On Sunday, September 18, I’m doing/have done a session by the same title at Podcamp Pittsburgh. A little bit of this process, I actually am writing this post as a nice organization of thoughts, and a nice side note for those that may attend or watch the video later on. Enjoy!
I’ve uploaded my slides from the event. Not highly informational, but the visuals could be nice!
1. Opportunities are endless – Because I’ve done a wrestling show, I’ve had the chance to talk to so many locally and nationally in that industry and become part of it. For a time I worked on the website forIWC Wrestling (and Jesse’s done a tremendous job when he took the site back over, I might add) and now shoot regularly with Digital Horizons for IWC, RWA, and an occasional spot show, which in turn led to taking gigs shooting for area high schools. Through the people I meet, I’ve had a few interesting projects that led me back stage to Ring of Honor on HDNet tapings in Philly. The development of Unsung on PittsburghOnVideo.org is directly related as being known as the guy that does podcasts. Chachi became host from his on camera demonstrations thanks to his Chachi Says show.
When you love something so much that you can sit there for a half hour, or two hours, it demonstrates you as (hopefully) somebody who knows what they’re talking about. It’s a no holds barred look at who you are on this topic. If you do a show teaching music like Walt Ribeiro, you’re the guy that can handle music tasks everyone knows about. When you do a beer cast like Should I Drink That, you become the two guys local craft beer producers and venues look to and I go to to ask what the hell I should drink at this bar.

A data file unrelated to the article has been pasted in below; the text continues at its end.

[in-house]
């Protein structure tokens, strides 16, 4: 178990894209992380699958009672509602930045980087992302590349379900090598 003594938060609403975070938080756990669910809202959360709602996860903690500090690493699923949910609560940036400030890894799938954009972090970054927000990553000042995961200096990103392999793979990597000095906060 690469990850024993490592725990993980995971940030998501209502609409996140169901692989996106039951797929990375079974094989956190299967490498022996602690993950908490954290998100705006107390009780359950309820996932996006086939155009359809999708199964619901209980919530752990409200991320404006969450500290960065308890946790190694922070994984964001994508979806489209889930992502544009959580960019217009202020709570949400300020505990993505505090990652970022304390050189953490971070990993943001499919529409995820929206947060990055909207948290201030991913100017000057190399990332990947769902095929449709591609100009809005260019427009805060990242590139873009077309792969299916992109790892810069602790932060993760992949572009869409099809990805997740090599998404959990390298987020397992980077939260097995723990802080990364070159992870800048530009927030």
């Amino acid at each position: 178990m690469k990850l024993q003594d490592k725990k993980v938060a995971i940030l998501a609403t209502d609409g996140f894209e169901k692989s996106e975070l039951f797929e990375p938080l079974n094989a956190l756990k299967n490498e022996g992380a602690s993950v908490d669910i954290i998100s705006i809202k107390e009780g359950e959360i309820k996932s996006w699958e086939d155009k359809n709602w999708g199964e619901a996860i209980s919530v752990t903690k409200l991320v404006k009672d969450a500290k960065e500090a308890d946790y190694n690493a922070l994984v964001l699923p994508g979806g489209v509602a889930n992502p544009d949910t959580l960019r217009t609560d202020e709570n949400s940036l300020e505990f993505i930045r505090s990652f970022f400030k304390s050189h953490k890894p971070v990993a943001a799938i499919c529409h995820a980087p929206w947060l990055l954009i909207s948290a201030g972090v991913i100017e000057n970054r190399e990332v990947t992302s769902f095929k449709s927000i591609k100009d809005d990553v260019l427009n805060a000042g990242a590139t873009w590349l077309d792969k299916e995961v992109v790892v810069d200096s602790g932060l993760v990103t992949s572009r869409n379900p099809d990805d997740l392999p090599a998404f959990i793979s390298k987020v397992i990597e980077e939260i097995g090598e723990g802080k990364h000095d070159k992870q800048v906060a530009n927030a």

2. Numbers are important – The biggest thing people try to get are advertisers. Make sure when you build your show that you use a service, or funnel traffic with something like Podtrac, Lybsin, or blubrry that can break down the numbers a lot better than you can on your own. I often shoot myself in the foot and too afraid to change my links to move to these services while hosting on something rudimentary like TalkShoe when it comes to numbers. This is your biggest tool, if you’re doing well in this catagory, to “sell” your show to advertisers and hopefully make it better for the effort.
3. Numbers are not important –I’ve had conversations with people doing shows that have scores of hits over what I have had on my shows. I’ve seen my shows explode to 2000 hits a week and drop to 80 over the course of doing this. But what keeps me going that apparently makes others go away is that engagement. If you’re audience isn’t engaging with you, they are less valuable. rather have 10 people that love my stuff than 100 who never respond. And for those that do respond, I believe you can multiply the response an unknown time.
4. Affiliates Suck – But they’re good practice. While I haven’t been able to attract a classic advertiser to my show…yet…These can be an interesting test bed to make sure you can handle doing advertisements with the proper respect, and see if your audience reacts to it in one way or another before going headlong into a sponsored situation.